Spring sights and sounds to discover in Hertfordshire

Badger sow and cubs (c) TonyBaggett/Getty Images/iStockphoto

Badger sow and cubs (c) TonyBaggett/Getty Images/iStockphoto - Credit: Getty Images/iStockphoto

Early flowers, returning birds, and mammals and insects beginning new cycles – some of the sights and sounds that spring is beginning in the county.

Lesser celandine (c) Elenita_1/Getty Images/iStockphoto

Lesser celandine (c) Elenita_1/Getty Images/iStockphoto - Credit: Getty Images/iStockphoto

Pops of colour begin to appear in woods, parks and gardens up and down the county. Soon after, the tentative sound of birdsong builds to a symphony that peaks in May. Until then, there are mates to win, nests to build and food to gather now that spring is on it's way. The signs of spring are appearing.

Leading the way in the flower world is the snowdrop, its pretty white flower with three inner petals, called tepals, hanging from a green stem. Its Latin name Galanthus nivalis means 'milk flower of the snow'.

In recent years, the flower has become an indicator of a changing climate. In the 1950s, snowdrops usually flowered towards the end of February, but as a result of milder winters, they are now appearing far earlier, sometimes even before new year. As snowdrops are active at a time when many pollinators are still dormant, the flower speeds along its dispersal by splitting its bulb, enabling new flowers to grow and multiply.

Another spring herald to look out for is the beautiful lesser celandine. A member of the buttercup family, it is similar to daffodils, and its bright yellow star-shaped blooms emerge from February to late April. It has many colourful local names, including 'golden guineas', 'butter and cheese' and 'spring messenger'. Lesser celandine opens and closes its petals in response to slight changes in temperature, enabling them to be open during the day and closed at night. This mechanism, known as nyctinasty, is thought to be a way of protecting the flowers from pollen loss, weather damage and predation by slugs.

Great crested grebes in courtship (c) mauribo/Getty Images/iStockphoto

Great crested grebes in courtship (c) mauribo/Getty Images/iStockphoto - Credit: Getty Images/iStockphoto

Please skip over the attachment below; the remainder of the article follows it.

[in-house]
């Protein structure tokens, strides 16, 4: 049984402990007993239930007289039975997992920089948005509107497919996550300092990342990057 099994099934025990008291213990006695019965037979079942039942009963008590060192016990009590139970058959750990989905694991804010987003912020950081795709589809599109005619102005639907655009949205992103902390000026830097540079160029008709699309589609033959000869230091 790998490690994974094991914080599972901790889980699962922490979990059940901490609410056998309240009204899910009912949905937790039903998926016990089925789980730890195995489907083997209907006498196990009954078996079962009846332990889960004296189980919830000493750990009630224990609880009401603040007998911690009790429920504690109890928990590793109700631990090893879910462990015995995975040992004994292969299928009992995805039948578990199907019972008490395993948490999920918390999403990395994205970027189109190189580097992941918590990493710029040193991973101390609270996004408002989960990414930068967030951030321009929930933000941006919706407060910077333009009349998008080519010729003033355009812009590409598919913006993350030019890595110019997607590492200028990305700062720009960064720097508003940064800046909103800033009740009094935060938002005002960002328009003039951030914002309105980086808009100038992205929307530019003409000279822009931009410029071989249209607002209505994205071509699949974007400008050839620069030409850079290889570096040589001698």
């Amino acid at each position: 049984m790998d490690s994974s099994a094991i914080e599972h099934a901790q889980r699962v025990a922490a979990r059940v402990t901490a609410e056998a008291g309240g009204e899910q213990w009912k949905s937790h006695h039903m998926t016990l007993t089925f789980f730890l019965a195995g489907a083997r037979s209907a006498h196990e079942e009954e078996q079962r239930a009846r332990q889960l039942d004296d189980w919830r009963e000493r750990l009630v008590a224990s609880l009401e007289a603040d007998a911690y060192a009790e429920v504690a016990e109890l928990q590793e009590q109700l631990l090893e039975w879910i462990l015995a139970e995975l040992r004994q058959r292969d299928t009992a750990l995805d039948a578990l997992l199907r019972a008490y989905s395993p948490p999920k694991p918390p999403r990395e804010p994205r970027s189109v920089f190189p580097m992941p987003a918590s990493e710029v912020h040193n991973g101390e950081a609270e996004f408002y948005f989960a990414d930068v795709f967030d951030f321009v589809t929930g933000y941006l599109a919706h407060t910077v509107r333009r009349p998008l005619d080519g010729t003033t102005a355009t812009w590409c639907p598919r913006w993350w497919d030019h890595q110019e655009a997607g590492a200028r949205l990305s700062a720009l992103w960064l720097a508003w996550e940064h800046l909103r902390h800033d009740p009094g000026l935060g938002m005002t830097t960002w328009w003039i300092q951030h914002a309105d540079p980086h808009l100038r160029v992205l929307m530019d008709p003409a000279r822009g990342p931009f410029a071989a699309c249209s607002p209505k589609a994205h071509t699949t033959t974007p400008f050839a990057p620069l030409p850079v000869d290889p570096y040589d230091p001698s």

The early spring days are also when badger cubs take their first tentative steps outside under the watchful eye of their mother. Badgers are born in the deep of winter and spend their first months in the safety of the sett, ready to start building up their fat reserves in spring. Badgers do not hibernate, but their activity is significantly reduced during the coldest months.

Spring is a good time to see them, when vegetation is still low and the warmer temperatures bring earthworms back within reach. When trying to spot badgers, look for well-worn paths, mounds of fresh soil and latrines filled with droppings, although always be careful not to disturb them.

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For a stunning balletic performance on water, visit a lake in early spring where you'll witness the extraordinary courtship display of great crested grebes. During early morning and late evening, pairs will perform elaborate movements that often begin with sharp head turns from side to side before they stretch their long necks back to preen their feathers. They will duck underwater and reappear beak-to-beak with their mate, rising up until they are almost out of the water while rapidly ruffling their feathers. Sometimes they will offer a pile of weeds to one another, which they shake left and right as they tread water. It appears as if the two birds are in a trance. This display strengthens the bond between male and female in preparation for breeding. Great crested grebes can be seen at many sites across Hertfordshire including Tring Reservoirs. Other spring visitors at this Herts and Middlesex Wildlife Trust reserve are sand martins and yellow wagtails, as well as the occasional osprey.

From water to woods, take a walk through open woodland and listen out for calling chiffchaffs. Returning from wintering in southern and western Europe, this little olive-brown warbler is one of the first migrant birds to arrive back on our shores. Its two-tone call is unmistakable, as it's what gives it its name: chiff chaff, chiff chaff…

Rising spring temperatures awaken queen bumblebees, which waste no time finding nectar to boost energy levels after using up their reserves in hibernation. It's time for the queens to establish new colonies, which could eventually number up to 400 individuals. After feeding, a queen searches for a suitable nest site, usually a dry, dark cavity - in a remarkable range of places. When she has selected a good spot, she constructs a mound made from pollen and secreted wax from her body for her first brood of eggs. She also stores a small amount of nectar in the nest so she can continue to feed while incubating the eggs. After several days, these hatch into white larvae, which are fed on pollen and nectar that the queen brings for them until they grow into adult worker bees.

For a Herts and Middlesex Wildlife Trust guided walk taking in the spring wildlife in your area, go to hertswildlifetrust.org.uk/events